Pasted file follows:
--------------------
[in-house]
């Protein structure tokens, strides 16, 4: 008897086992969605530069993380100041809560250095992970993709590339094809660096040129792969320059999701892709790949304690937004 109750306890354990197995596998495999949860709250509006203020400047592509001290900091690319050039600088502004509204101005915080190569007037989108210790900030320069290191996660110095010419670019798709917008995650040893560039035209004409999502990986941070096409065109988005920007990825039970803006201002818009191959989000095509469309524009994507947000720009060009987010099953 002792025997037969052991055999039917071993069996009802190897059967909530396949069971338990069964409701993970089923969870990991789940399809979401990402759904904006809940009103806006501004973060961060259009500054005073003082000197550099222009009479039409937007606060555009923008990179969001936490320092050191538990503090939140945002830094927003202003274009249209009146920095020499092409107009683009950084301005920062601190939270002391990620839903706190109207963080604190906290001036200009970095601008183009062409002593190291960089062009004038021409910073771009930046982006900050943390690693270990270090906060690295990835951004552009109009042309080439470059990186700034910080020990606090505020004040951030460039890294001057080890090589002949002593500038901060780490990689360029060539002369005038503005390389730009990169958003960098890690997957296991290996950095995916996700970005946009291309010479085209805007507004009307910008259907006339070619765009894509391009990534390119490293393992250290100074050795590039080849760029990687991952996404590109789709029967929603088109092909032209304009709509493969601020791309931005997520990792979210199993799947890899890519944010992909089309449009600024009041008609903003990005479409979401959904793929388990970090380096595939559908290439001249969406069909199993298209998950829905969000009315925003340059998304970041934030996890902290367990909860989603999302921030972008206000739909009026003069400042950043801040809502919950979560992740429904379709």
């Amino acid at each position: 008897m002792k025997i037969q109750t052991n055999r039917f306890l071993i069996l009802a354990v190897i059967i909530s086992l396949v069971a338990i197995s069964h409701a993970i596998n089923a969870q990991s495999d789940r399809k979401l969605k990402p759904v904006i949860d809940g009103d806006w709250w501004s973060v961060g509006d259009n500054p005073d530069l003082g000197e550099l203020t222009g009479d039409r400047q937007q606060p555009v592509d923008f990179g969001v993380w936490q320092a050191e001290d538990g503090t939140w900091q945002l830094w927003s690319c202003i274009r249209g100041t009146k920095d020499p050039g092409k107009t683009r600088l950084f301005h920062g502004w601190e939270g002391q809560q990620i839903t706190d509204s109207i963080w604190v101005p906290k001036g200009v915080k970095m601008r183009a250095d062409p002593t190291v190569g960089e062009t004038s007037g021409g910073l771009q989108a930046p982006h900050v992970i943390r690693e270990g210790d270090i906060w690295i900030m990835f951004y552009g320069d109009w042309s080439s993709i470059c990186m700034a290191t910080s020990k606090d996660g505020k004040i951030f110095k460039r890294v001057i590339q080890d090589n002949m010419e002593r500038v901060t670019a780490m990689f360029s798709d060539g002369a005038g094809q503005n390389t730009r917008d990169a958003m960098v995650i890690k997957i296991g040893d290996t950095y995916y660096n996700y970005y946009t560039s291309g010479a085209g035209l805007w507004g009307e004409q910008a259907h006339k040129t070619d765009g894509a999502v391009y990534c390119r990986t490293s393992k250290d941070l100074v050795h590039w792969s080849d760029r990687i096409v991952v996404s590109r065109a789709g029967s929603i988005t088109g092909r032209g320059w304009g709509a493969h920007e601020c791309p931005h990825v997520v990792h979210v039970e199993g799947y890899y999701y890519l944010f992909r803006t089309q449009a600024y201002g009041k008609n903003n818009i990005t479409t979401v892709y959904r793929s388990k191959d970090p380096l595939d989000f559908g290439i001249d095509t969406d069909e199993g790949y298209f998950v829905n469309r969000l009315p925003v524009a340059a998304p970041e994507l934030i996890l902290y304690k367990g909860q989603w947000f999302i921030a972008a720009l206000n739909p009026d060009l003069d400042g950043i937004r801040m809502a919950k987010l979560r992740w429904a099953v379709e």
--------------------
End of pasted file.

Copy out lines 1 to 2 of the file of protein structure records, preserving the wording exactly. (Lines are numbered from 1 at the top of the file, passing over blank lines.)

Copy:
[in-house]
């Protein structure tokens, strides 16, 4: 008897086992969605530069993380100041809560250095992970993709590339094809660096040129792969320059999701892709790949304690937004 109750306890354990197995596998495999949860709250509006203020400047592509001290900091690319050039600088502004509204101005915080190569007037989108210790900030320069290191996660110095010419670019798709917008995650040893560039035209004409999502990986941070096409065109988005920007990825039970803006201002818009191959989000095509469309524009994507947000720009060009987010099953 002792025997037969052991055999039917071993069996009802190897059967909530396949069971338990069964409701993970089923969870990991789940399809979401990402759904904006809940009103806006501004973060961060259009500054005073003082000197550099222009009479039409937007606060555009923008990179969001936490320092050191538990503090939140945002830094927003202003274009249209009146920095020499092409107009683009950084301005920062601190939270002391990620839903706190109207963080604190906290001036200009970095601008183009062409002593190291960089062009004038021409910073771009930046982006900050943390690693270990270090906060690295990835951004552009109009042309080439470059990186700034910080020990606090505020004040951030460039890294001057080890090589002949002593500038901060780490990689360029060539002369005038503005390389730009990169958003960098890690997957296991290996950095995916996700970005946009291309010479085209805007507004009307910008259907006339070619765009894509391009990534390119490293393992250290100074050795590039080849760029990687991952996404590109789709029967929603088109092909032209304009709509493969601020791309931005997520990792979210199993799947890899890519944010992909089309449009600024009041008609903003990005479409979401959904793929388990970090380096595939559908290439001249969406069909199993298209998950829905969000009315925003340059998304970041934030996890902290367990909860989603999302921030972008206000739909009026003069400042950043801040809502919950979560992740429904379709």